OWC Rev.C ROM review


OWC has been shipping, and probably still is
, Rev. C ROM modules for beige G3 Macs of the Rev. A series.
These shipped with a RageII+ graphics chip and with 2 IDE busses, both capable of accepting only one drive each. Rev. B and later shipped with RagePro chips and IDE busses that were master/slave capable, ie would accept 2 devices.

The ROM chip from OWC now adds this feature to the IDE busses and also allows to run their OEM Zif CPU upgrades with copper G3s. I bought such a ROM module for a whopping 82$ including 33$ FedEx shipping, which I really didn't need, but had no other choice. I conducted a few tests with the old and new ROM and here is what I found:


Here first some info on the different modules and how to install it.
Installation is pretty straight forward. Open up your Mac, following all the grounding etc procedures, locate the old ROM module in the ROM slot and remove it. This is admittably a fairly tricky thing to do, since that bastard fits really tightly. You are also not allowed to rock back and forth, since the slot is designed to "operate" only in the vertical direction, and you surely don't want the connector to break off your mainboard.
But there's an easy and efficient trick to speed up the removal a lot. Get yourself 2 wires (isolated) of about 7" lenght or so and bend them into a small J. You'll find that the ROM modules feature 2 holes on each side, were you can fiddle those hooks in. Then pull the shorter end of the J gently through the hole until both ends are on the same height again, forming an U with the ROM module in between. Do this on both sides.
Then twist both ends of each U together, slip you index in the latch and pull symetrically on both sides.
The ROM will come out with a click.
To install the new ROM, all you have to do is put it vertically into the connector and press down firmy on both sides until you notice a soft click when the ROM module snaps in.
Then close you Mac back up, reconnect the power and start it up.

You'll also want to make sure you really got a Rev. C module, in case you didn't get it from OWC.
The Rev. A module has 2 ROM chips dating back to 1997, while the Rev. C module has 2 chips dating back to 1998. Also in the Apple System Profiler you can look up the ROM revision:

  • Rev. A has revision number "$77D.40F2"
  • Rev. C has revision number "$77D.45F1"


The Tests

My old beige G3 has been running for almost 2.5 years now, all very stably (except in Quake 3, of course) and rarely needing any service, that's also why my HD is in a pretty messy state, of course hitting performance quite a bit, but I'm too lazy to defragment it etc. All tests were conducted under the same conditions, after a restart.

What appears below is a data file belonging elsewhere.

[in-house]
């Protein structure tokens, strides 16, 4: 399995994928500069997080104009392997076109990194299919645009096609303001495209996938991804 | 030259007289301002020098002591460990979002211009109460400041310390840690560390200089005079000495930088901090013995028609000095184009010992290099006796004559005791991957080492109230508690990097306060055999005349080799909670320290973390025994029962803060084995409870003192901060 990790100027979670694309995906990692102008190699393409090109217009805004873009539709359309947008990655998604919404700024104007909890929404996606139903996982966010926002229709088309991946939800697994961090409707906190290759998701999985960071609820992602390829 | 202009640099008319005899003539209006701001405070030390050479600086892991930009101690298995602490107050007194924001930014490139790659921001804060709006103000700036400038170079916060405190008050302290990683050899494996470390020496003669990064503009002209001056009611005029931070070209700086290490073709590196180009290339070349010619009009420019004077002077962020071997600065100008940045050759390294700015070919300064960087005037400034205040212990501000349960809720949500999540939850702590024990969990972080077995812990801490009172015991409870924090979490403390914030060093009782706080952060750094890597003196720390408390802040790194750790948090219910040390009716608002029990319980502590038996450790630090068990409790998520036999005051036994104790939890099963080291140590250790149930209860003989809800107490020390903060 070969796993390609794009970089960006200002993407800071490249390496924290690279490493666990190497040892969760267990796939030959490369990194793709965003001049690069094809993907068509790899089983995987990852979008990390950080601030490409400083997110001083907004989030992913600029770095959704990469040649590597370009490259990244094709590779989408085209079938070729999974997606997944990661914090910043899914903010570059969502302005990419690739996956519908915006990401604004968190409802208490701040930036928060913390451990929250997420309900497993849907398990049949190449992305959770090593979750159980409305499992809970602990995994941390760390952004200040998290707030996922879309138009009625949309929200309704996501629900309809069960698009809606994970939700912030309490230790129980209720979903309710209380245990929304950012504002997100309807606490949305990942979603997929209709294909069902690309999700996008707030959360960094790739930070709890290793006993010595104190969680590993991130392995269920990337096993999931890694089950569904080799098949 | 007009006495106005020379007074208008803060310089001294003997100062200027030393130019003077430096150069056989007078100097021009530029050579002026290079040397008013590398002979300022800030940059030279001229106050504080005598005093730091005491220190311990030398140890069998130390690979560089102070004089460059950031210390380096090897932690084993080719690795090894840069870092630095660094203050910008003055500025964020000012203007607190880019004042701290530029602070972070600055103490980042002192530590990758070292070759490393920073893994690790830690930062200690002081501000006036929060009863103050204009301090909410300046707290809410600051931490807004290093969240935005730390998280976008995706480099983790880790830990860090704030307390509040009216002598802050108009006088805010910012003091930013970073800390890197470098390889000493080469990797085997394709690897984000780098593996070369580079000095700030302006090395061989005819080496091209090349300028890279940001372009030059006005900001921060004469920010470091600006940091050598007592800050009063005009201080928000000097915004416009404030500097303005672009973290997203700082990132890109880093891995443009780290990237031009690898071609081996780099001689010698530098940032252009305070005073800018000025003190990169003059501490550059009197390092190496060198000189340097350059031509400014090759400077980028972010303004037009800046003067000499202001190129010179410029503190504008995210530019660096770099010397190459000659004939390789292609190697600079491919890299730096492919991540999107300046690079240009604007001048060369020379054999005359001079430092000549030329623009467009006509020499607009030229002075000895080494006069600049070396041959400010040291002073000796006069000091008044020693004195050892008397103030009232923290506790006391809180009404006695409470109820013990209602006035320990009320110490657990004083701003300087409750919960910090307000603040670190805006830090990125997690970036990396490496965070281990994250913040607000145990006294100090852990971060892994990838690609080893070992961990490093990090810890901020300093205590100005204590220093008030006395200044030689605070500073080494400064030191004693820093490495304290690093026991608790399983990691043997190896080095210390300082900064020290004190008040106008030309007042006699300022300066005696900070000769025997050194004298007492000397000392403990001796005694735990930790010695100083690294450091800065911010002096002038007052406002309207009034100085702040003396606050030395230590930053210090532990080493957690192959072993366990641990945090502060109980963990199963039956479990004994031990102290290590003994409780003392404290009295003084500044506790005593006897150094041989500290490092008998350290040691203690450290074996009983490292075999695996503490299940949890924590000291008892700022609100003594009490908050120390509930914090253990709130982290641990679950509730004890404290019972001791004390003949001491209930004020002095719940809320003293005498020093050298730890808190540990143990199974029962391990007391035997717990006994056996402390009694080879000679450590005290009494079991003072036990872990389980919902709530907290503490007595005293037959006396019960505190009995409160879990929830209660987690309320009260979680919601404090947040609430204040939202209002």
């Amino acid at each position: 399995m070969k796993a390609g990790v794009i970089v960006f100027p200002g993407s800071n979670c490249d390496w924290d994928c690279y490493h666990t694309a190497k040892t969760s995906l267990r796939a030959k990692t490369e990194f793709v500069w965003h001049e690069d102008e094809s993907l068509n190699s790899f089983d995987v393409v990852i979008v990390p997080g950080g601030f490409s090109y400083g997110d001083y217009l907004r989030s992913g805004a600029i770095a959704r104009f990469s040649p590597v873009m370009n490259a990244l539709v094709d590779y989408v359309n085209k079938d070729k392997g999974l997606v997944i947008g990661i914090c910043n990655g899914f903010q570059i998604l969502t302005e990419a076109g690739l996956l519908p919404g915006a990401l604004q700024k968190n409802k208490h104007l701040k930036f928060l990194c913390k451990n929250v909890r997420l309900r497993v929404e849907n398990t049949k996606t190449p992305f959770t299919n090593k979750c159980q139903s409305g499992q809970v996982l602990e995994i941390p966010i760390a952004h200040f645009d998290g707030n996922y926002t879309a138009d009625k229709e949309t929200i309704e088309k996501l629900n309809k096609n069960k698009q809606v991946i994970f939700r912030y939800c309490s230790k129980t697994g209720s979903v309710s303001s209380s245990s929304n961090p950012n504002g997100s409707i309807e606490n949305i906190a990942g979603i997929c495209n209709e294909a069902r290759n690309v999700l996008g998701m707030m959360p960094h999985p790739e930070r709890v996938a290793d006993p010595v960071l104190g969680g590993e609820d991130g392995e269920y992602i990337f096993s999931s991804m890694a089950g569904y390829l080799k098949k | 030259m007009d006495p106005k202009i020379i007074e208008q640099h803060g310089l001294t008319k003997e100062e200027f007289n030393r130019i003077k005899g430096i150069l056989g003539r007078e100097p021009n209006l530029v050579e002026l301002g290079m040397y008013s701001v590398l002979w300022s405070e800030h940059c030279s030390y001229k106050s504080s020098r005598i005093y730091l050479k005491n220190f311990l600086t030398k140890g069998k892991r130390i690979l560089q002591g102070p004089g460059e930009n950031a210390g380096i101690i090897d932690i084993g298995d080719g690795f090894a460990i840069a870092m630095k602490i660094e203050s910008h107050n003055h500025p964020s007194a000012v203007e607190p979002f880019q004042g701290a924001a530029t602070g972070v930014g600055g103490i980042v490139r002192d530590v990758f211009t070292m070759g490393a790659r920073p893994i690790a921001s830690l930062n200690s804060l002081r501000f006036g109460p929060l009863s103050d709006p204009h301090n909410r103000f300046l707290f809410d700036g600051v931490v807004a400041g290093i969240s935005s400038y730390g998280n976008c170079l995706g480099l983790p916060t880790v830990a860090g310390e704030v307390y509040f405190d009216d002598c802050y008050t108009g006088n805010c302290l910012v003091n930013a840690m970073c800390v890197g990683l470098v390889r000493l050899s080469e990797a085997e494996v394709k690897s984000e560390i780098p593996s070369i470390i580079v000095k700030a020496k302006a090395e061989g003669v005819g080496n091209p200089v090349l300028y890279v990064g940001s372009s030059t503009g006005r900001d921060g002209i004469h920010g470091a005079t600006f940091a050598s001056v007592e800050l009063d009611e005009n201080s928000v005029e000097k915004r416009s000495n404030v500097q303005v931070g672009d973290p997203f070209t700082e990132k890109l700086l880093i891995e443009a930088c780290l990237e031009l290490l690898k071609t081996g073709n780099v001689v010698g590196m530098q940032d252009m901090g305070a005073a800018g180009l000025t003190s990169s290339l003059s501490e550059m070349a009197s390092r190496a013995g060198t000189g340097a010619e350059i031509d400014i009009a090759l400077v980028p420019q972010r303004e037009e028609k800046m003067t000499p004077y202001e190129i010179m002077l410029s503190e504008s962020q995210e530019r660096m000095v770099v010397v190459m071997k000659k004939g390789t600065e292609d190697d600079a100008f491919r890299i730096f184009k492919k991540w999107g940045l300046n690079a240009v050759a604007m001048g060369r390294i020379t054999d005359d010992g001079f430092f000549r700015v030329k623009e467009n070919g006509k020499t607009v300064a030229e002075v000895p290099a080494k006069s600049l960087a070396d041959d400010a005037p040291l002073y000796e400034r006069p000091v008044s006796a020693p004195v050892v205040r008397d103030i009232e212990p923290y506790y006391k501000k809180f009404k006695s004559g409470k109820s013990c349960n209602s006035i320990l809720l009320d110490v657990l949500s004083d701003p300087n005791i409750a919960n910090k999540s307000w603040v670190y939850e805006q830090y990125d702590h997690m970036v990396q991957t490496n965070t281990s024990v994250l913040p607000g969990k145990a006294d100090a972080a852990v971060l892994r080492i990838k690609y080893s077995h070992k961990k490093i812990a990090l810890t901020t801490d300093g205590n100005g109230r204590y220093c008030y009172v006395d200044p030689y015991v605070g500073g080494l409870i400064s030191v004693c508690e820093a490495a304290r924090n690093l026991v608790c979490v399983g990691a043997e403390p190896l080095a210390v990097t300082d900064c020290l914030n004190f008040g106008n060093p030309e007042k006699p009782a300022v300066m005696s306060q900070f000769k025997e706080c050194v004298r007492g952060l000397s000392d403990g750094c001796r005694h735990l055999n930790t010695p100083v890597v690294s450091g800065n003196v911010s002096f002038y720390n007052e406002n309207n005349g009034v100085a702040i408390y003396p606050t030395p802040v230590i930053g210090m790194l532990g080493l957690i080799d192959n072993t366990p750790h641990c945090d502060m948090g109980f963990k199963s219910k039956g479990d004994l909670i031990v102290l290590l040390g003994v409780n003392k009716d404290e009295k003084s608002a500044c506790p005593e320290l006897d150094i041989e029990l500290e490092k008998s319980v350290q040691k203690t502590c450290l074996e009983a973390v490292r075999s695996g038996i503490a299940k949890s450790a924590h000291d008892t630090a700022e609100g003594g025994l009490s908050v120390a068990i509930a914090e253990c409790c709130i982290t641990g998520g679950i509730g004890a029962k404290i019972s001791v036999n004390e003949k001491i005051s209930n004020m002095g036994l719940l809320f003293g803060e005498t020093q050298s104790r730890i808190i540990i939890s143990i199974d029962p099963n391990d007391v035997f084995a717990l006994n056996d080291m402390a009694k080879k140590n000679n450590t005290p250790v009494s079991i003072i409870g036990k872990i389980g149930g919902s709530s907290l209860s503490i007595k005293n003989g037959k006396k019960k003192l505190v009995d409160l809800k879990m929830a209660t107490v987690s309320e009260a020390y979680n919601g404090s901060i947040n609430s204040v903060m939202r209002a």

ROM Revision:
Mac OS 8.6
MacBench 5.0
Norton System Info 4.5
Quake 3
Publishing Disk
Rev. A
Rev. C

There was no effect on graphics or CPU/FPU performance, although, the new ROM resets my screen once at startup, where the old one didn't, but as it seems, startup times are a bit faster and, oh horror, disk performance seems to drop quite a bit in MacBench's Publishing Disk test. I consider the other differences a pure accident, also Quake 3 never reports the same FPS twice.

Master/Slave mode

Now why did I buy that thing anyway? I wanted master/slave capability.
I connected a 2 device IDE cable to my HD IDE bus and attached my original WDC Caviar 36400 as amster and an old IBM DALA 3540 as slave (you can look up your jumper specs on IBM's website).

After a reboot and updating of the drivers on the DALA, the drive mounted like a champ, no problems whatsoever. However, I had planned to install the drive on top of my Floppy drive, the same way I had done so with an IBM DNES SCSI drive on to of a Zip (see here), and found that the DALA is too fat to go in between that space. The space between case and floppy is only about 1.8-2 cm high and a normal HD is 2.3-2.4cm.
It could be done with some grinding on the drive sledge etc, but that really is too much effort, especially because that will also dealign the Floppy cover slot, forcing you to leave it open (and really ugly).
However there are extra flat drives who are only about 1cm high or so, and these would fit in just fine.
I'm yet thinking of options, and I'll let you know if I find any.


If you have some space left in your case and want to add one or more IDE/ATA drives this upgrade is a must. But if you have added SCSI drives before and don't have any space left, stick to your SCSI drives and save the 82$ for an UW/SCSI PCI card or so. The performance drop with the Rev. C module may have been a twist of fate, and in case it is not, most of you probably will never notice.

Update: OWC now also ships Rev. B ROM modules which offer the same functionality. The price has also been reduced to 35$. I have not tested one of these yet, but I think there is no significant difference.

Text: © by Bensch Blaser, Jul. 2000, all trademarks are property of their respective owners.